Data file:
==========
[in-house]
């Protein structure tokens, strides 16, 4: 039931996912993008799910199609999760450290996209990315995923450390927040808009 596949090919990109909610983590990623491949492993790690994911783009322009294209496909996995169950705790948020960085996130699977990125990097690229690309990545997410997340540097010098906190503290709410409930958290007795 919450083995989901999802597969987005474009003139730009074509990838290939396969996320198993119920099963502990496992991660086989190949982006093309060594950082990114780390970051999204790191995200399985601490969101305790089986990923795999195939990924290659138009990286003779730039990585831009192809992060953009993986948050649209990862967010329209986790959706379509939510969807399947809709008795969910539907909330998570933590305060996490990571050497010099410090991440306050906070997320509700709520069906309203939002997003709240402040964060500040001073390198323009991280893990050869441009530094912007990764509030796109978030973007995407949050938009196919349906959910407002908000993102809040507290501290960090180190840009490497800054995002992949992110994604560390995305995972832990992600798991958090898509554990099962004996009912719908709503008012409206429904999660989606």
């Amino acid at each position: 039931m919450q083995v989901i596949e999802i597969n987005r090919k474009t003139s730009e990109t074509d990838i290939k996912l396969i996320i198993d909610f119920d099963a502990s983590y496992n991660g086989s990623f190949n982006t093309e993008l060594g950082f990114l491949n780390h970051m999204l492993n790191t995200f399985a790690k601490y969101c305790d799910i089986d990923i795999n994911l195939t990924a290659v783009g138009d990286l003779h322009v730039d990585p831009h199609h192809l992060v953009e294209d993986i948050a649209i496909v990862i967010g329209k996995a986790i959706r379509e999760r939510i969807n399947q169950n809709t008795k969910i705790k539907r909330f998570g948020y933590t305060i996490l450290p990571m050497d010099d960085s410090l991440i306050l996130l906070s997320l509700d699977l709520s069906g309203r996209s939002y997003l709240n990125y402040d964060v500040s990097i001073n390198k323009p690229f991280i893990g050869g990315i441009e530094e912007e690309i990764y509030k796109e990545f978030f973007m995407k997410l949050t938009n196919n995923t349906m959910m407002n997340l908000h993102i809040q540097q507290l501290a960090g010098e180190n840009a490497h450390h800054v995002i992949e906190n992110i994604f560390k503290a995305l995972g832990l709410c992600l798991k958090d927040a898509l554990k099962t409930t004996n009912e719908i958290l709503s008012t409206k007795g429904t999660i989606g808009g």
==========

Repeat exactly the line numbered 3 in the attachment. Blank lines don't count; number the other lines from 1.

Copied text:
């Amino acid at each position: 039931m919450q083995v989901i596949e999802i597969n987005r090919k474009t003139s730009e990109t074509d990838i290939k996912l396969i996320i198993d909610f119920d099963a502990s983590y496992n991660g086989s990623f190949n982006t093309e993008l060594g950082f990114l491949n780390h970051m999204l492993n790191t995200f399985a790690k601490y969101c305790d799910i089986d990923i795999n994911l195939t990924a290659v783009g138009d990286l003779h322009v730039d990585p831009h199609h192809l992060v953009e294209d993986i948050a649209i496909v990862i967010g329209k996995a986790i959706r379509e999760r939510i969807n399947q169950n809709t008795k969910i705790k539907r909330f998570g948020y933590t305060i996490l450290p990571m050497d010099d960085s410090l991440i306050l996130l906070s997320l509700d699977l709520s069906g309203r996209s939002y997003l709240n990125y402040d964060v500040s990097i001073n390198k323009p690229f991280i893990g050869g990315i441009e530094e912007e690309i990764y509030k796109e990545f978030f973007m995407k997410l949050t938009n196919n995923t349906m959910m407002n997340l908000h993102i809040q540097q507290l501290a960090g010098e180190n840009a490497h450390h800054v995002i992949e906190n992110i994604f560390k503290a995305l995972g832990l709410c992600l798991k958090d927040a898509l554990k099962t409930t004996n009912e719908i958290l709503s008012t409206k007795g429904t999660i989606g808009g």